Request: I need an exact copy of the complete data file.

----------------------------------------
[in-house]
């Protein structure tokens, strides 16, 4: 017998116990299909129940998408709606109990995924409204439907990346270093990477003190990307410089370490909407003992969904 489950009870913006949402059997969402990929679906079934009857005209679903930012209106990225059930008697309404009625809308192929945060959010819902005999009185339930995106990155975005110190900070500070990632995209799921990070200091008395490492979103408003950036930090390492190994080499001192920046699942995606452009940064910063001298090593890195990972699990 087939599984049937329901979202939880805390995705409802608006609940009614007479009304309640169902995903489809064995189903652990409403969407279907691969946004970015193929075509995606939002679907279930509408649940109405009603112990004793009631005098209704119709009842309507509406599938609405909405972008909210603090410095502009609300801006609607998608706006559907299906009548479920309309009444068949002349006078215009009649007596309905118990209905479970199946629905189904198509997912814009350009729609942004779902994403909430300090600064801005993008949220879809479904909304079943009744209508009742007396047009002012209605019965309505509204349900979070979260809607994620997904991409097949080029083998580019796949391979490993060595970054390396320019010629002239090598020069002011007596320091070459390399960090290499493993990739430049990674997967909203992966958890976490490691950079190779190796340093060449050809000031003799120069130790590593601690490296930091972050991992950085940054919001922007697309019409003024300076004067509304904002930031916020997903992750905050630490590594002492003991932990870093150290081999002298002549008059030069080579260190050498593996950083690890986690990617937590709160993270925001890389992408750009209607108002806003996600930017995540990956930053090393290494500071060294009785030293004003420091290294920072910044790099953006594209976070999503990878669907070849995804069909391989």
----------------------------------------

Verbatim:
[in-house]
């Protein structure tokens, strides 16, 4: 017998116990299909129940998408709606109990995924409204439907990346270093990477003190990307410089370490909407003992969904 489950009870913006949402059997969402990929679906079934009857005209679903930012209106990225059930008697309404009625809308192929945060959010819902005999009185339930995106990155975005110190900070500070990632995209799921990070200091008395490492979103408003950036930090390492190994080499001192920046699942995606452009940064910063001298090593890195990972699990 087939599984049937329901979202939880805390995705409802608006609940009614007479009304309640169902995903489809064995189903652990409403969407279907691969946004970015193929075509995606939002679907279930509408649940109405009603112990004793009631005098209704119709009842309507509406599938609405909405972008909210603090410095502009609300801006609607998608706006559907299906009548479920309309009444068949002349006078215009009649007596309905118990209905479970199946629905189904198509997912814009350009729609942004779902994403909430300090600064801005993008949220879809479904909304079943009744209508009742007396047009002012209605019965309505509204349900979070979260809607994620997904991409097949080029083998580019796949391979490993060595970054390396320019010629002239090598020069002011007596320091070459390399960090290499493993990739430049990674997967909203992966958890976490490691950079190779190796340093060449050809000031003799120069130790590593601690490296930091972050991992950085940054919001922007697309019409003024300076004067509304904002930031916020997903992750905050630490590594002492003991932990870093150290081999002298002549008059030069080579260190050498593996950083690890986690990617937590709160993270925001890389992408750009209607108002806003996600930017995540990956930053090393290494500071060294009785030293004003420091290294920072910044790099953006594209976070999503990878669907070849995804069909391989």